A good discussion on the origins of gin can be found at
Saturday 10 October 1663
From about 1655, a pint of rum was given to every sailor in the Navy every day. Half was served at 12 noon, and the other half at between 5 or 6 p.m. (the amount decreased in later years). Known as Pusser’s Rum (the name a corruption of Purser, the person who issued the rum), sailors had a daily tot of rum until the practice ended on 31 July 1970.
Read more at http://www.rmg.co.uk/discover/behind-the-scenes...
It occurs to me that Sir William Penn captured Jamaica in 1655 ... and rum comes from Jamaica. There must be a connection, and I wonder if he made money off this arrangement?
I don't have time to research this idea today, and will post anything I find later ... but I'm wondering if anyone else knows?
OED: 2. Any form of alcoholic spirits used as a beverage. Now only in pl. (somewhat arch.).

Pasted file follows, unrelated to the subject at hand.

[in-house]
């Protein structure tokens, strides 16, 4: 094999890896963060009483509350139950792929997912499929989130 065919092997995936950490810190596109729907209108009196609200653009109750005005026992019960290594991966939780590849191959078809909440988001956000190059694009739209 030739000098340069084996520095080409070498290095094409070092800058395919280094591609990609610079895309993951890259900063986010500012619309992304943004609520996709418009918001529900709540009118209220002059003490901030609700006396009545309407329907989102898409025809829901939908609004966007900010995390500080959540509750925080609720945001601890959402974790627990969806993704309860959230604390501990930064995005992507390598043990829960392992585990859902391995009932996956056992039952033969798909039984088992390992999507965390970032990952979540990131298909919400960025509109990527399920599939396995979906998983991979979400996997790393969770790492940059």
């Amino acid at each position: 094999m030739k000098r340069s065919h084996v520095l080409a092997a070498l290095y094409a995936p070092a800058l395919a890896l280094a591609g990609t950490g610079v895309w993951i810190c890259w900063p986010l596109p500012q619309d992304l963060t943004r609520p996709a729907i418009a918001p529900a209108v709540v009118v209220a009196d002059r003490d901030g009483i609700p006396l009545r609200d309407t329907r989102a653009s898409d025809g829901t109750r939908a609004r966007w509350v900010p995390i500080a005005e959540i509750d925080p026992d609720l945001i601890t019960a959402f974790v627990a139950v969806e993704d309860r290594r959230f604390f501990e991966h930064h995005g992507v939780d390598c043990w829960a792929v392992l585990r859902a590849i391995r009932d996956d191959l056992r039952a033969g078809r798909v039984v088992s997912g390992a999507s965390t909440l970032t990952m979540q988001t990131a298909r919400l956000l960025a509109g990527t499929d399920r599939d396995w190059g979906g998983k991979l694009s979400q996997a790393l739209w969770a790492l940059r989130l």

a1613 Overbury Wife, etc. (1638) 178 His new Trade of brewing Strong-Waters makes a number of mad-men.
1624 Capt. Smith Virginia iv. 160 After, with warme clothes and a little strong water, they had a little recouered him.
1687 Relat. De Chaumont's Embassy Siam 23 Eleven Barks full of Oxen, Sheep, and Strong-water made with rice.
In Pepys time "strong water" was also used as an English translation of aquafortis, or nitric acid. If anyone had drunk that, they would be dead.
Chart showing the number of references in each month of the diary’s entries.